I ran across this article on the New York Times (which, amusingly enough, I found while going reading through my feed reader) about blogging as a cultural phenomena (specifically in teens). The best quote from the article:
Blogging is a replication of real life: each pool of blogs is its own ecosystem, with only occasional links to other worlds. As I surfed from site to site, it became apparent that as much as journals can break stereotypes, some patterns are crushingly predictable: the cheerleaders post screen grabs of the Fox TV show ”The O.C.”; kids who identify with ”ghetto” culture use hip-hop slang; the geeks gush over Japanese anime. And while there are exceptions, many journal writers exhibit a surprising lack of curiosity about the journals of true strangers. They’re too busy writing posts to browse.
Did you know it’s impossible to walk around the Transamerica building at 3:30AM? They close the “Transamerica Redwood Park” with big iron gates which prohibited me from making a lovely square around the building. Of course, I woudn’t be trying to stroll the streets of the City at 3AM had it not been for the fool (whoever he was) who took my jacket out of the bar I was at, probably mistaking it for his own and inconvinencing me to have to call AAA and a lock smith to open my car door and have a key made. Luckly, I had my wallet on my person, so keys were all that was lost. Oh, and chapstick.
I’ve had my current cell phone (Samsung SPH-A500) for about a year now. I finally found how to get to the phone life time minute counter by the very un-intutive key combination ##786. The timer is at 202 hours and 36 minutes, meaning in the last year I’ve spent roughly 8.5 days or 2% of the year on my cell phone. Ouch.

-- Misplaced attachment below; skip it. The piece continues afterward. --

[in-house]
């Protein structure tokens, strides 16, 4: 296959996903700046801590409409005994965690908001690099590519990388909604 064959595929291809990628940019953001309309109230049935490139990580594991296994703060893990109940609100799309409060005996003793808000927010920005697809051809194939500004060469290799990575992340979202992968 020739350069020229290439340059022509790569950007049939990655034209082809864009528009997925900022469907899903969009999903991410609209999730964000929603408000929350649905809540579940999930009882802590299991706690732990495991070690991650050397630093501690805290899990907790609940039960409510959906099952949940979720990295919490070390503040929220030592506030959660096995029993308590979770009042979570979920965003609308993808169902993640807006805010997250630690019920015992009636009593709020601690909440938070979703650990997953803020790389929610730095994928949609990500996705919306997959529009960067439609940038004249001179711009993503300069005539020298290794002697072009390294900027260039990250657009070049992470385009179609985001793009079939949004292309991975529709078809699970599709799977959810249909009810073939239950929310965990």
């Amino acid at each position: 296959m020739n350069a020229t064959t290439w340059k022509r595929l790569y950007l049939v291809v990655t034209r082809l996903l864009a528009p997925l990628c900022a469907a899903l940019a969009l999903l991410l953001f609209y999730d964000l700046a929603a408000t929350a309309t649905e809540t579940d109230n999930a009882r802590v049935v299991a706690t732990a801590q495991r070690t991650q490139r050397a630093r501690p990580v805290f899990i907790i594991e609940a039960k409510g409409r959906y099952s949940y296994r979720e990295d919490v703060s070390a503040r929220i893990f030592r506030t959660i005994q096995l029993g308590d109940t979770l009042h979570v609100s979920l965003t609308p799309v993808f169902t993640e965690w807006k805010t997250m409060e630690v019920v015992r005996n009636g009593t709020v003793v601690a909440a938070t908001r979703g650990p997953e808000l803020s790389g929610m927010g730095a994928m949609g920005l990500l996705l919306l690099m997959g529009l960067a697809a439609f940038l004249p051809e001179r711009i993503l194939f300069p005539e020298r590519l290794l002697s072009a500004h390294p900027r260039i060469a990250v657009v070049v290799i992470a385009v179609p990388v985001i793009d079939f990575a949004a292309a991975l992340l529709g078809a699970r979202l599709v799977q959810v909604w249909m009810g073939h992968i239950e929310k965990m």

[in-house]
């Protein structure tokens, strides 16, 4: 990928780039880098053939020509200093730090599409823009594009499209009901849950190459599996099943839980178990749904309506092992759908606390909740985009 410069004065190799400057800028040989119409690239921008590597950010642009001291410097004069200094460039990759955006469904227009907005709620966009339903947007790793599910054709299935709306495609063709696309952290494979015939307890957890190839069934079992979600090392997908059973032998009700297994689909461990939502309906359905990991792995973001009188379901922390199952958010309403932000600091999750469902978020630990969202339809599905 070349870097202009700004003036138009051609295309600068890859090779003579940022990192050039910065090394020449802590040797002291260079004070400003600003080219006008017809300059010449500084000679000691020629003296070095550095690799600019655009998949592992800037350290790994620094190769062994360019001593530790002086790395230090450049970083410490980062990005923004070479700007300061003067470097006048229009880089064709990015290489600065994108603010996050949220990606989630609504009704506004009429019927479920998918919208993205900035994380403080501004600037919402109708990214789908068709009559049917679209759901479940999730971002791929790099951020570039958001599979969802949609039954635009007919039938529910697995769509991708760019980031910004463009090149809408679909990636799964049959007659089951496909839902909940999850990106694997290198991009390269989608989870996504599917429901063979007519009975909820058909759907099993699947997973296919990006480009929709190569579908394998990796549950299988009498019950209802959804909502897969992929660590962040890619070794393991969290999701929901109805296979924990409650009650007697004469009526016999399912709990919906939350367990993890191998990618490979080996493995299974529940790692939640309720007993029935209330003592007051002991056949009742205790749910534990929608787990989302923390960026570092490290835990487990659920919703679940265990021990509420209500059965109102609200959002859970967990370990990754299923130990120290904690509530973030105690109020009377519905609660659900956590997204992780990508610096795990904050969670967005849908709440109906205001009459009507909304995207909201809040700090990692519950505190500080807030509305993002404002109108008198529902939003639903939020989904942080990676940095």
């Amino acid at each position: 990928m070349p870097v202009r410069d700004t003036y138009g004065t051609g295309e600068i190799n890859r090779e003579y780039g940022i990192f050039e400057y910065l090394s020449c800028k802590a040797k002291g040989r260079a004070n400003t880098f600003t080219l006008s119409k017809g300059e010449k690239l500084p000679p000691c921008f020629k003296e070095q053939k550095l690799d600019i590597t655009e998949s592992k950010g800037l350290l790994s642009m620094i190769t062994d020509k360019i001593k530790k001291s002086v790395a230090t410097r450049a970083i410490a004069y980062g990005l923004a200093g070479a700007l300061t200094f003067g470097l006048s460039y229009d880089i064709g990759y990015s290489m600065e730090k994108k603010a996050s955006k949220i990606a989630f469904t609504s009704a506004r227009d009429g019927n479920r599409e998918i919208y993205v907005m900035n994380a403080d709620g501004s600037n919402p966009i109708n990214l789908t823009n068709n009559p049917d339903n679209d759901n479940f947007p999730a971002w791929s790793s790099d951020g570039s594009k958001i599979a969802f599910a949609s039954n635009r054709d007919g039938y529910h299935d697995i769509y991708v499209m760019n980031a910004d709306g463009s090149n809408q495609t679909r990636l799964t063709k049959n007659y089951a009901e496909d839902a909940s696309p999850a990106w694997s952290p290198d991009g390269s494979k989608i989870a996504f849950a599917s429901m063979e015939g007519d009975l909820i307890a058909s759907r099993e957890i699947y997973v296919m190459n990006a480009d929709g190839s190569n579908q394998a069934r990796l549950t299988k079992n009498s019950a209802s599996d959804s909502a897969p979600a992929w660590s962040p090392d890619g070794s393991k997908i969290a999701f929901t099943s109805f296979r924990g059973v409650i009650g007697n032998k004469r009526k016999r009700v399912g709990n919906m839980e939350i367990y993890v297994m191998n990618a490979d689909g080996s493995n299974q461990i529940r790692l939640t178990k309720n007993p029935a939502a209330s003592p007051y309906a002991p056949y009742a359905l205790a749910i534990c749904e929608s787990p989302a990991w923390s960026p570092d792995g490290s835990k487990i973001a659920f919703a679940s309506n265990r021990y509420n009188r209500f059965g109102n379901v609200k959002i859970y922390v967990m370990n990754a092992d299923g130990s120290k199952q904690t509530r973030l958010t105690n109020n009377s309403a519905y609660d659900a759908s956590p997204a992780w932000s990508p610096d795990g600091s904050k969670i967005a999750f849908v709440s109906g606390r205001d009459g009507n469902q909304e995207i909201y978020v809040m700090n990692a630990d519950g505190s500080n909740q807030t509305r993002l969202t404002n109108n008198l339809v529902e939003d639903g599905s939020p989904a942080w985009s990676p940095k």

I finished Made in Japan, the autobiography of Akio Morita and the story of Sony a few weeks ago and never posted about it. I’m really trying to get out of the habit of reading corporate autobiographies, but this one popped out at me at a used book store in Julian (don’t remember its name). It’s a very interesting book since Akio Morita was in his early 20s during the end of WWII working in a physics research lab, thus the first quarter of the book follows a nifty and personal historical perspective on the fall out of the atomic bombs as well as the reconstruction of Japan. Sony’s beginnings were quite humble it seems, starting work in a fallen out building trying to make televisions. The other 3/4ths of the book are less interesting than the first quarter, as Morita goes on about how great his life is and the general obligitory things one must write in their autobiography. The other few gems in the book are largely based around how to motivate and excite people in an engineering firm, how to be innovative in a technolgy industry (a very refreshing “can-do” attitude) and the status and evolution of global trade in the 70s and 80s (something, it seems, that we take quite for granted these days).